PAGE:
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TV review: The Coronation of HM the King

12 May 2023

Alamy

The King, in a simple white shirt, before his anointing (The Coronation of HM the King (BBC1, Saturday))

The King, in a simple white shirt, before his anointing (The Coronation of HM the King (BBC1, Saturday))

WAS it the Church of England’s crowning moment? As The Coronation of HM the King (BBC1, Saturday) demonstrated, it most certainly was, in the literal sense; but what about metaphorically speaking? Many commentators have expressed with some surprise what we all know and should have been blindingly obvious to all: that this was, above all, a religious service, deeply serious in intent and execution.

The cameras emphasised how much this was, theatrically speaking, a two-hander: King and Archbishop carried everything forward, and it was Archbishop Welby’s triumph to make this most solemn of liturgies not just formal and constitutional, but one of personal relationship. They would both, of course, insist that it was most certainly a three-hander, everything flowing from, and upheld by, Almighty God, most especially in the person of the Holy Spirit, invoked throughout in prayer and action.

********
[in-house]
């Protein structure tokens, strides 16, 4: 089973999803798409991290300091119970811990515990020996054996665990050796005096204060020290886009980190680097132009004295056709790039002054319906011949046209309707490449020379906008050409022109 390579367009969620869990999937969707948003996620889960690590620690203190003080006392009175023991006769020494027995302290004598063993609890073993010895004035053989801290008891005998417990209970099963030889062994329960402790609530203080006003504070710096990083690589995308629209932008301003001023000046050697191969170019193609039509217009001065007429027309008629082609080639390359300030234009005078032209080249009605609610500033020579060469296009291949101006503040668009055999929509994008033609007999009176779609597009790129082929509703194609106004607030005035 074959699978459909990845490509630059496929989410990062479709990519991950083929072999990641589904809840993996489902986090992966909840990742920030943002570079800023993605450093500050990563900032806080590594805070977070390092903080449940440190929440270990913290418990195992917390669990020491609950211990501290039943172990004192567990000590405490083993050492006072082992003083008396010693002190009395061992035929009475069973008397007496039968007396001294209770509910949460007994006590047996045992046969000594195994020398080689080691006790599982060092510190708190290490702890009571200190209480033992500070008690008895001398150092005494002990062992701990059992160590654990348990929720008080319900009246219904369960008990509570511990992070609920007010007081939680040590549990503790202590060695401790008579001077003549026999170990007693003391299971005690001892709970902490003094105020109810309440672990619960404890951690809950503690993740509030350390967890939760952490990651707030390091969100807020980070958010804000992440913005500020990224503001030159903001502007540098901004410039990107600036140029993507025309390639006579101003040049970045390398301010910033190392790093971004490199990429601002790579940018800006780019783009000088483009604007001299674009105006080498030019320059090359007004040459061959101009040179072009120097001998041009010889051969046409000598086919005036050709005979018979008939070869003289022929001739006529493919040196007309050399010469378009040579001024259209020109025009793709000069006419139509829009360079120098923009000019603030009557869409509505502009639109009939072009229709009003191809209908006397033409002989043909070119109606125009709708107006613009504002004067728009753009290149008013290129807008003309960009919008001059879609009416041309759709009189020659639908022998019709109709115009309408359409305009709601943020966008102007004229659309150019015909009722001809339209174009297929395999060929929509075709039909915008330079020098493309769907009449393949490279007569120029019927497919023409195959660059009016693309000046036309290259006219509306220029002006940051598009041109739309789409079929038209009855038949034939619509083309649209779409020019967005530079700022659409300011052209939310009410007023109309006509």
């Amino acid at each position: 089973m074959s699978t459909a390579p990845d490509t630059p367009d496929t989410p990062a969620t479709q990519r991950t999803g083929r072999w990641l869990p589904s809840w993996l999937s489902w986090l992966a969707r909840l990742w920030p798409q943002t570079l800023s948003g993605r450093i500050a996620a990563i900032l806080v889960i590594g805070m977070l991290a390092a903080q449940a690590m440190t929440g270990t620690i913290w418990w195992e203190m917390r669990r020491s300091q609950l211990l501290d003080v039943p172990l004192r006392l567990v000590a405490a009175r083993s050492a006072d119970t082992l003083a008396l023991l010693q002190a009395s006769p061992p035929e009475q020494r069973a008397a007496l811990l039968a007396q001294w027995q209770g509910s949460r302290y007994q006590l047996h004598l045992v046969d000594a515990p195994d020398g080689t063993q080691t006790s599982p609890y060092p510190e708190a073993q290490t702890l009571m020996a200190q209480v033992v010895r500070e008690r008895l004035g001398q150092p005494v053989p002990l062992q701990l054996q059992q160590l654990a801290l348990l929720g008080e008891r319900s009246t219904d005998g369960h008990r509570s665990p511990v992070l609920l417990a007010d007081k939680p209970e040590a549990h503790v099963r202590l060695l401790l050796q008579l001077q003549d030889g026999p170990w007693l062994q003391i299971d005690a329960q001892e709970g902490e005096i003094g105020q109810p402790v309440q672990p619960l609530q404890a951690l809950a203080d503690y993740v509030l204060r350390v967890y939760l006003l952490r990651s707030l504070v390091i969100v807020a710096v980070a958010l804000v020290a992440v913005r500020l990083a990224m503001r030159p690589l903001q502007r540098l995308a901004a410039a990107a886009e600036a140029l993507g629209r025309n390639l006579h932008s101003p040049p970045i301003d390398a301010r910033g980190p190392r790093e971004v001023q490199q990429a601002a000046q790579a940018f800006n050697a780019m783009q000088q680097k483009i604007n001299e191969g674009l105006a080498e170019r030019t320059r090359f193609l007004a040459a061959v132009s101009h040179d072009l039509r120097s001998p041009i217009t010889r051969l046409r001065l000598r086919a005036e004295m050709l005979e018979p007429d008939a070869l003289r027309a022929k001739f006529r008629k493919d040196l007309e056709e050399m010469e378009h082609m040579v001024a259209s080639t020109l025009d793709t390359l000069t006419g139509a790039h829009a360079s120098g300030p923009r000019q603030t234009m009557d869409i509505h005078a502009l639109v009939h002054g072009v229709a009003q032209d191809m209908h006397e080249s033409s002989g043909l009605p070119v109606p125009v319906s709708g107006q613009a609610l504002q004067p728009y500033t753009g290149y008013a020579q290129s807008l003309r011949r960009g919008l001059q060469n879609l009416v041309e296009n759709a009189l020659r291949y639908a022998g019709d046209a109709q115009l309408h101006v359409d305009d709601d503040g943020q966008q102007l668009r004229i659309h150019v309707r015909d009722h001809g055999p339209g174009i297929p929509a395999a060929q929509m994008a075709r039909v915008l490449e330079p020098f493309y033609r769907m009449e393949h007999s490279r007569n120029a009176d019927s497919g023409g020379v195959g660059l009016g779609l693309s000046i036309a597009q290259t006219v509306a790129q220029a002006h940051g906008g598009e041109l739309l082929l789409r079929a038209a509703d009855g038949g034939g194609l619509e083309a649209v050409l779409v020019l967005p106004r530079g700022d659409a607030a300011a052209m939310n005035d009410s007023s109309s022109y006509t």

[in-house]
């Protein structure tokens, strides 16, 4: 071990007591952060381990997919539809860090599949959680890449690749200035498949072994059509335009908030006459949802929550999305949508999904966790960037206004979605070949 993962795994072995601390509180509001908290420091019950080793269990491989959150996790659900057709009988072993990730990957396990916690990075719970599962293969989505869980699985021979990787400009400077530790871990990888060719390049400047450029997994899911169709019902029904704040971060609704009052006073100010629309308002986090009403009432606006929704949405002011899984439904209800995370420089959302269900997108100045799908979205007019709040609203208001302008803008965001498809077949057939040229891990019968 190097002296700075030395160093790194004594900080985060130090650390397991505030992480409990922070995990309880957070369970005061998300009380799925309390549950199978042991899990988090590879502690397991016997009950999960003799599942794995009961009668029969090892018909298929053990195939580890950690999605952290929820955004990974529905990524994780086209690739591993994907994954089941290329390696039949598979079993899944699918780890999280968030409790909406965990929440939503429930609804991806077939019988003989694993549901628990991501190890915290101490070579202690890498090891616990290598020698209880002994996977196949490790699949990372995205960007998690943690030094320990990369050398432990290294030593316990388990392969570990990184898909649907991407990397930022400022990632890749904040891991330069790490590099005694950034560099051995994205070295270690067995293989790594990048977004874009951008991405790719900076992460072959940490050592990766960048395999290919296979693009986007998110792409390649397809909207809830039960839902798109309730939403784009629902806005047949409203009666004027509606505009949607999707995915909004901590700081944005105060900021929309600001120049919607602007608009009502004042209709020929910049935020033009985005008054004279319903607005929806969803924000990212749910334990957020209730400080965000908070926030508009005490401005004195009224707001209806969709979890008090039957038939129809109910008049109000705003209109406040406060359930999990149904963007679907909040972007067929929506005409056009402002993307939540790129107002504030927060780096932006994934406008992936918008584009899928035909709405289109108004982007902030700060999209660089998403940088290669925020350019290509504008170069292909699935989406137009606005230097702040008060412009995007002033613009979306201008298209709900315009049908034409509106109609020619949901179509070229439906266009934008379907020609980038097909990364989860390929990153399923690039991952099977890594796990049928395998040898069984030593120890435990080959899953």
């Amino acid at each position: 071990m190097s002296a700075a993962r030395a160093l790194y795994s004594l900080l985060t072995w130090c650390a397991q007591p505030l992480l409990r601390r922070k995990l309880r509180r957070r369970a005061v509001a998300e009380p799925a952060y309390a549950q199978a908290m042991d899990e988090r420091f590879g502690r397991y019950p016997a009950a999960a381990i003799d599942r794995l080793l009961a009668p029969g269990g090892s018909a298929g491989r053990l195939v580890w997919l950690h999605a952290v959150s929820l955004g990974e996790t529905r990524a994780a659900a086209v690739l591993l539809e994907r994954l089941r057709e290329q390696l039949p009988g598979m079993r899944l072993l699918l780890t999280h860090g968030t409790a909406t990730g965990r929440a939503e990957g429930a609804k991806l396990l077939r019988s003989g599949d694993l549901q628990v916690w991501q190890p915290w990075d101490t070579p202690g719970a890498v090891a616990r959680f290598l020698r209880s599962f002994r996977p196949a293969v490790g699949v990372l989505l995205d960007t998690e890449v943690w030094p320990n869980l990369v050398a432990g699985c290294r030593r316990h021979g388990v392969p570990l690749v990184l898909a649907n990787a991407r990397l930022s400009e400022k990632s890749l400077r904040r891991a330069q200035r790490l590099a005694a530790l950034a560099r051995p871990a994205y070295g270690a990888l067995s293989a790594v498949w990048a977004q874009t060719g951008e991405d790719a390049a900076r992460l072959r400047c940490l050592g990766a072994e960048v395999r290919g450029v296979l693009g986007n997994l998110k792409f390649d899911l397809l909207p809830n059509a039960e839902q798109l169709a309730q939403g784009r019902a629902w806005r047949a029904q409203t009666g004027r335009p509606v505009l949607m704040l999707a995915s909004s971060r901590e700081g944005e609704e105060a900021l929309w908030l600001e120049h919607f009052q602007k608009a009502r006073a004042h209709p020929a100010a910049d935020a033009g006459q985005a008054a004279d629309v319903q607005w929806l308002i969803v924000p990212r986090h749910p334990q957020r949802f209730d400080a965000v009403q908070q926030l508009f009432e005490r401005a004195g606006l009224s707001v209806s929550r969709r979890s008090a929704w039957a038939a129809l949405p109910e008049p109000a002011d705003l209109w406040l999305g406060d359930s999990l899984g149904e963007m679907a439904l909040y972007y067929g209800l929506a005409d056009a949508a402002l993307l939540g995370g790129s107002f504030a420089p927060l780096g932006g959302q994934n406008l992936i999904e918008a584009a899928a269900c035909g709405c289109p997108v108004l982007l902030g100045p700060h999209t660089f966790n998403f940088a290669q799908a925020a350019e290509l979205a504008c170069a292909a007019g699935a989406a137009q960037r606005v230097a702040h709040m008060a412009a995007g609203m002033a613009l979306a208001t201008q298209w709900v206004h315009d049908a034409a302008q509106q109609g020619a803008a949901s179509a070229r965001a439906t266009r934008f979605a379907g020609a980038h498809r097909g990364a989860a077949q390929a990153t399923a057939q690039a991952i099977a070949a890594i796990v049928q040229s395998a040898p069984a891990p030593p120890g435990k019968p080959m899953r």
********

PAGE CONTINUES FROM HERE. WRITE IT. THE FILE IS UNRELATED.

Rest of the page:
The televising of the ceremony — as it had been, sensationally, for the first time, in 1953 — demonstrated a paradox. By showing us every detail of the King’s vesting and reception of the regalia, the cameras obscure the fact that, facing the altar but away from almost everyone present, the high-backed King Edward’s Chair makes these actions invisible not just to us common folk, but also to almost everyone present: it is witnessed only by the tiny group of clergy and aristocrats actually performing the rituals.

Now, we can all see them; but, to deepen the paradox, this 360-degree visual coverage, laying bare everything to our gaze, was most powerful in not showing the most sacred action. The anointing, hidden behind a triple screen, expressed in our all-revealing age mythic power by remaining invisible and inaudible. Television, like other art forms, is at its strongest when it dares to remain blank and silent.

Then came, for me, the most moving moment of all: as the screens were removed, we saw the newly anointed King stand before God’s altar in a simple white shirt, not merely humble, but vulnerable. The clergy vested him in golden, jewel-encrusted robes — not in triumph, but tenderly, preparing him for the crowning, which, while certainly a glorification, has perhaps never more clearly been a laying-on of a most heavy burden.

Surely, though, this Coronation was our Church’s crowning moment in this: the natural ease with which she welcomed and encompassed all the innovations. The child whose greeting opened the service; the King’s response expressing immediately the central theme of not being served, but serving; the involvement, wherever possible, of other Christian denominations and faiths; the inclusion and diversity throughout; languages, music, and actions — not least in our own global- majority-heritage women bishops.

In 1953, the Queen was the solitary woman ministered to by elderly white males. Today, mirroring our society, TV has moved from black-and-white to colour. For those with eyes to see, the Coronation demonstrated far more than our Church’s glorious traditions.

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